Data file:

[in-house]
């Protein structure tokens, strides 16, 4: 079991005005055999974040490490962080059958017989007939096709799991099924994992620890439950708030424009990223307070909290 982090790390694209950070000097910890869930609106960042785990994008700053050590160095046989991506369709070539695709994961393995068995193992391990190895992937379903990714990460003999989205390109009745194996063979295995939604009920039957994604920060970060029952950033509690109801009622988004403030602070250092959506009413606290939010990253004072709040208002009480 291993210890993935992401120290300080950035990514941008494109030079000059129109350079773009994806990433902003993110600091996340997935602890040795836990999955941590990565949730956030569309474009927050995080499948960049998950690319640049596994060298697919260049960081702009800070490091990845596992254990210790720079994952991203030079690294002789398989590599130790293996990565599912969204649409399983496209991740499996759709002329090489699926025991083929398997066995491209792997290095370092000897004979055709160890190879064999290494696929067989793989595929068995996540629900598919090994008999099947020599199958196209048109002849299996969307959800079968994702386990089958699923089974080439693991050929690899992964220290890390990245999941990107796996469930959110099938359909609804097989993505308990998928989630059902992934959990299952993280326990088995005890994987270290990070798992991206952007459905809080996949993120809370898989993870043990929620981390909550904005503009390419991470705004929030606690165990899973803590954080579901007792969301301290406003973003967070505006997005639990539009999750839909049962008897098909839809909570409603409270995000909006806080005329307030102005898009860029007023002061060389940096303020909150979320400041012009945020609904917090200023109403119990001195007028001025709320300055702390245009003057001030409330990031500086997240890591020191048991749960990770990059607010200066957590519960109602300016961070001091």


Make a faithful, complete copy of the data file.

[in-house]
């Protein structure tokens, strides 16, 4: 079991005005055999974040490490962080059958017989007939096709799991099924994992620890439950708030424009990223307070909290 982090790390694209950070000097910890869930609106960042785990994008700053050590160095046989991506369709070539695709994961393995068995193992391990190895992937379903990714990460003999989205390109009745194996063979295995939604009920039957994604920060970060029952950033509690109801009622988004403030602070250092959506009413606290939010990253004072709040208002009480 291993210890993935992401120290300080950035990514941008494109030079000059129109350079773009994806990433902003993110600091996340997935602890040795836990999955941590990565949730956030569309474009927050995080499948960049998950690319640049596994060298697919260049960081702009800070490091990845596992254990210790720079994952991203030079690294002789398989590599130790293996990565599912969204649409399983496209991740499996759709002329090489699926025991083929398997066995491209792997290095370092000897004979055709160890190879064999290494696929067989793989595929068995996540629900598919090994008999099947020599199958196209048109002849299996969307959800079968994702386990089958699923089974080439693991050929690899992964220290890390990245999941990107796996469930959110099938359909609804097989993505308990998928989630059902992934959990299952993280326990088995005890994987270290990070798992991206952007459905809080996949993120809370898989993870043990929620981390909550904005503009390419991470705004929030606690165990899973803590954080579901007792969301301290406003973003967070505006997005639990539009999750839909049962008897098909839809909570409603409270995000909006806080005329307030102005898009860029007023002061060389940096303020909150979320400041012009945020609904917090200023109403119990001195007028001025709320300055702390245009003057001030409330990031500086997240890591020191048991749960990770990059607010200066957590519960109602300016961070001091």